I was moved into a nursery in South Wales but I don't think I was there for too long. I do recall my next placement with foster parents. It was on a farm in north Wales. I remember it was a particularly bad winter but I seem to think I liked it there. I can even remember the school I attended because it had a thatched roof! That tickled me because it the school had ‘VP’ in its name. I just assumed VP meant ‘very poor’ because of the thatched roof. That placement didn't last long either and I was moved into another children's home, once again in north Wales.

At this point we can skip ahead a few years. As crazy as that sounds, if you bear with me it will all become clear. My life for the next few years was utter chaos because I was repeatedly moved between different children's homes, time and time again. When as an adult I had the chance to see my social work file, I found out that up until the age of eight I was moved around thirteen times.

I should stress at this point two issues that come into play. One is of no particular importance other than for the purpose of clarification. The other one has destroyed every Christmas I have ever had and is also the point of this blog.

My first point is to clarify that I never did actually view my files (although under law it is my right). I went as far as meeting the head of children's services in the town hall on at least three occasions in order to assess my state of mind and what I expected to learn by viewing my files. I thought that I wanted them and that they would clarify things. In reality, I know recognise that I didn't want them, and the information that they contained simply would not answer the many question I had about my childhood. I realised that they would be of little value. So we can pretty much put a line through that. The head of children’s services had little to share with me anyway. He said that in retrospect, some of the actions taken by social workers were mistaken, but it was before his time so there was little he could do. No real help there.

My second point relates to the episode in my brief but eventful life that was probably the most upsetting cruel and traumatic I have experienced. I must have just turned eight and I was in my umpteenth children's home when Christmas came around. Usually the kids who had any family went home or to relatives willing and able to take them in. My previous Christmases in care had often found me to be the only child in the home on Christmas Day. On one or two occasions I was taken home by a member of staff. It was always a beautiful time and I'm truly grateful.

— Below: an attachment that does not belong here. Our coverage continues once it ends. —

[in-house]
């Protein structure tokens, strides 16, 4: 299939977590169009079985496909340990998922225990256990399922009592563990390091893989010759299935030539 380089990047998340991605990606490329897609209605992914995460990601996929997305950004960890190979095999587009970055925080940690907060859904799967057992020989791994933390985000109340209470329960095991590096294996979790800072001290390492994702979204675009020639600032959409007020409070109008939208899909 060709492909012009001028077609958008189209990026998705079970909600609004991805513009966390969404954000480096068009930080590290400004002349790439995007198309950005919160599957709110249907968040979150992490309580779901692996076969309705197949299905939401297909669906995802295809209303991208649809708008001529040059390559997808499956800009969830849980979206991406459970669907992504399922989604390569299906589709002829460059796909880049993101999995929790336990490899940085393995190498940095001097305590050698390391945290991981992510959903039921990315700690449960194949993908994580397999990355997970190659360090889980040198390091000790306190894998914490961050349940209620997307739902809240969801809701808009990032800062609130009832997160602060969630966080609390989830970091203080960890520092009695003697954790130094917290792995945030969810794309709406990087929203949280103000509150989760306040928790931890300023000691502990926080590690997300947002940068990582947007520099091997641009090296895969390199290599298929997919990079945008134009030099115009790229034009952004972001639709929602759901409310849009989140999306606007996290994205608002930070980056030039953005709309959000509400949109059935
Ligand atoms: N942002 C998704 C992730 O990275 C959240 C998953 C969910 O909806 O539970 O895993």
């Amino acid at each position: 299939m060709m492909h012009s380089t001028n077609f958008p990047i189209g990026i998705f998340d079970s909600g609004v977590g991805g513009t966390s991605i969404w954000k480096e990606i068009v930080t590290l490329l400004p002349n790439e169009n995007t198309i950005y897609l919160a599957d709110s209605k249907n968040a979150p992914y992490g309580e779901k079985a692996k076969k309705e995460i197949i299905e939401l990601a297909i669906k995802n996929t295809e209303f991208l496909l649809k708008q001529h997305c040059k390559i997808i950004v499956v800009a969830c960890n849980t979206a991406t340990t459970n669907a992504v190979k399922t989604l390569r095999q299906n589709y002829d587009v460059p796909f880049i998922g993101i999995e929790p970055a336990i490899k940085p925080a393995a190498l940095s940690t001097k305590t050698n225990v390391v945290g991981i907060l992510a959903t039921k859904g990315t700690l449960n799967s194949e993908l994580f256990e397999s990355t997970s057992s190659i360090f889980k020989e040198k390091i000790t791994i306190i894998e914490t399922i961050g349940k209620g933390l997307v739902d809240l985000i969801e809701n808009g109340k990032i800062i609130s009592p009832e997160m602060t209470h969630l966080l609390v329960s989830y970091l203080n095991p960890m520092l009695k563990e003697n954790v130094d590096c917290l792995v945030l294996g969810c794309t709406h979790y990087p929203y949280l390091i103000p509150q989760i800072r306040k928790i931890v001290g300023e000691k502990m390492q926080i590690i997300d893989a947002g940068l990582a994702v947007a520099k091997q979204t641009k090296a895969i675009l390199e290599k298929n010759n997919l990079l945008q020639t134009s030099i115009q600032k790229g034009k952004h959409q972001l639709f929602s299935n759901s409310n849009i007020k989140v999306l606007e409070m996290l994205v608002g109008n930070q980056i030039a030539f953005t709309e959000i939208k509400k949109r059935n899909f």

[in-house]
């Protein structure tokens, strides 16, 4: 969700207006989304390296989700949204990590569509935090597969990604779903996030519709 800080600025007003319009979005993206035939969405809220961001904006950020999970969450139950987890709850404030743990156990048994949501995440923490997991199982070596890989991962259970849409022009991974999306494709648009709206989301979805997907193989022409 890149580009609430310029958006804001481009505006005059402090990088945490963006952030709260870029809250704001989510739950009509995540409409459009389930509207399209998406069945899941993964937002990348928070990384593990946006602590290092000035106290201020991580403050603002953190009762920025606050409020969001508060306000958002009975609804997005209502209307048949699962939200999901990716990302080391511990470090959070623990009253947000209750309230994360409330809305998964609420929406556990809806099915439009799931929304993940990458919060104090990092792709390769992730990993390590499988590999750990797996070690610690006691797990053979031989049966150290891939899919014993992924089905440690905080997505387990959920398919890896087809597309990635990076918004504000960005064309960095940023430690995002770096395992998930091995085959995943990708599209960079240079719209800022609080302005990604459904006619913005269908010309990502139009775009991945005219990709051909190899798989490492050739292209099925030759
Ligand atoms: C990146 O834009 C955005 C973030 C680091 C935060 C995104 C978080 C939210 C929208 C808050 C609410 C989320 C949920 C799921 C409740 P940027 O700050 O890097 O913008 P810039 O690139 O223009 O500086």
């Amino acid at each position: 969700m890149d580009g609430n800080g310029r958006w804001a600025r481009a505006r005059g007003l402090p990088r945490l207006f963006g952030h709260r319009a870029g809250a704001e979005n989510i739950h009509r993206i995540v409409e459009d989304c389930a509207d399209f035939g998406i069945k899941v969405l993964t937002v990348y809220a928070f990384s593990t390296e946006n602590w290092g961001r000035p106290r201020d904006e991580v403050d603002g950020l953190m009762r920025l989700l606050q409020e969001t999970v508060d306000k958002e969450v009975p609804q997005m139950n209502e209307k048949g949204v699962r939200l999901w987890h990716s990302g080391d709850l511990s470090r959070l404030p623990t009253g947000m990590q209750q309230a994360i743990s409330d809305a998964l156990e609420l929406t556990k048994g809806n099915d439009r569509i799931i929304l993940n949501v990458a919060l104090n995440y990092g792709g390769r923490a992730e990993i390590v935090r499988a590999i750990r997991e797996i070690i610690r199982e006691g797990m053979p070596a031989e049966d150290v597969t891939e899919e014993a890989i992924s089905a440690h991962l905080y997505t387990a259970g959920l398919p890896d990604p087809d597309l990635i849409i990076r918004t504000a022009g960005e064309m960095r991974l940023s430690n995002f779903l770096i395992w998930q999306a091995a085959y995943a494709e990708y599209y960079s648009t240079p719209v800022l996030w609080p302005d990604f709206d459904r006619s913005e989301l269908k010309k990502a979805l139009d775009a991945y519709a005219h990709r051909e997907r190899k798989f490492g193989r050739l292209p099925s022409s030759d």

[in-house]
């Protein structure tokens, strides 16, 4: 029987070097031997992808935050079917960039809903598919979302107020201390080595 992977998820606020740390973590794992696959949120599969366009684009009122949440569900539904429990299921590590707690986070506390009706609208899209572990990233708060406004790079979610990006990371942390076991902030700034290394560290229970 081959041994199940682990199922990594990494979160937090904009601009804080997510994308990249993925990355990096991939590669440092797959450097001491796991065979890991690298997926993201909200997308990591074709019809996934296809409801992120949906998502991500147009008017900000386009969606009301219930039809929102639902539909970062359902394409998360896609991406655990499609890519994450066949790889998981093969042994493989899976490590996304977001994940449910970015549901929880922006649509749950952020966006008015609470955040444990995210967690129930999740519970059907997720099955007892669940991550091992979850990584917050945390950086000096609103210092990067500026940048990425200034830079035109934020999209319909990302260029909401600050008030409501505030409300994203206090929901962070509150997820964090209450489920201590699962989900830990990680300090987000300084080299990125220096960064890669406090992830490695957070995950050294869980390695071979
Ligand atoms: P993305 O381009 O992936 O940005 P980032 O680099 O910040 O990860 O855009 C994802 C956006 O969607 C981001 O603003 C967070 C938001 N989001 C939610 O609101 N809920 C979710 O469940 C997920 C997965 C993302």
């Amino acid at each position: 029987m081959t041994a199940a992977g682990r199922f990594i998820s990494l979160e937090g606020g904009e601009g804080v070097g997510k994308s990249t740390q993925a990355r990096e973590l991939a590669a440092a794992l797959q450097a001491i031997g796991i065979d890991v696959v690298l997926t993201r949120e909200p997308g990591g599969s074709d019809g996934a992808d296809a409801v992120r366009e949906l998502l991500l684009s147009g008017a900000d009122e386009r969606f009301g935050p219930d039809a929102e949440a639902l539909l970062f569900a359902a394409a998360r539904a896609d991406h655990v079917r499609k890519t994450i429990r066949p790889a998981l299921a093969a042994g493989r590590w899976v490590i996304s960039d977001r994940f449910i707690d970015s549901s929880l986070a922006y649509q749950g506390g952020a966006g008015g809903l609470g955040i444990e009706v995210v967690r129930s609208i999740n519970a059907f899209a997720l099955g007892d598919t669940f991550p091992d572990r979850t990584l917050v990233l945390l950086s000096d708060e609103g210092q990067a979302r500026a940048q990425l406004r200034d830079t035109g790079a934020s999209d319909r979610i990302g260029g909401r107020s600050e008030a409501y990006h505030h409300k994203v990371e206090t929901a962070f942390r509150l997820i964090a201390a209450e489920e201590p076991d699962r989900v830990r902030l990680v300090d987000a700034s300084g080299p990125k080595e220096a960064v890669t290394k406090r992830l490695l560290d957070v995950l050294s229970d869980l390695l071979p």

One Christmas there was to be a dramatic change in my life. I was to be sent home to my parents! These were parents that I didn't know, had never met .and to be honest I wasn't even sure existed. So there I was, two days before Christmas sitting in my social worker’s car at the tender age of eight. It's something I was used to because as you've seen by now it was quite a regular occurrence. The difference was that this time there was a feeling that was new to me. I think (and I stress think!) that I was looking forward to it...Jesus how wrong could I be?

We drove only a few miles I guess because we were only in the car around half an hour when we pulled up to quite a large house which stood on the corner of a large estate with gardens to both sides if it. Gardens that were strewn with bins,bin bags,old bikes and even a car behind the fence parked on what would have been the front lawn. It was minus wheels.

With trepidation we walked up the pathway. I couldn't help but notice the broken window and a lower pane in the front door cracked and painted green when the rest of the door we black.
The social worker knocked on the door we waited. We heard loud talking, possibly shouting. Someone was shouting at the dog to ‘Shut up and lie down’. I was now well and truly scared. I mean seriously scared. I heard kids shouting and after what seemed an age the door opened. A large woman stood in the doorway. “Who is she”? I thought to myself. We entered into a littered and scruffy hallway. One thing I do recall to this day was the smell of petrol or something very close.

They obviously exchanged pleasantries and the next thing I knew the social worker had gone. I was alone. The woman opened the door and gently pushed me inside. My heart sank. It almost brings me to tears to try and convey to you what happened next. The room seemed as though it was full of screaming children and a big dog.. Next thing I knew the dog came bounding toward me and pinned me up against the wall. I'm ashamed to say that I wet myself! I was so scared and worst of all, I began to cry! I don't know why but it just seemed inevitable and they laughed. They laughed at me in my best clothes short trousers (albeit they were now wet) and a blazer. They were all pointing laughing and the dog was pulled off me and pushed into the hallway.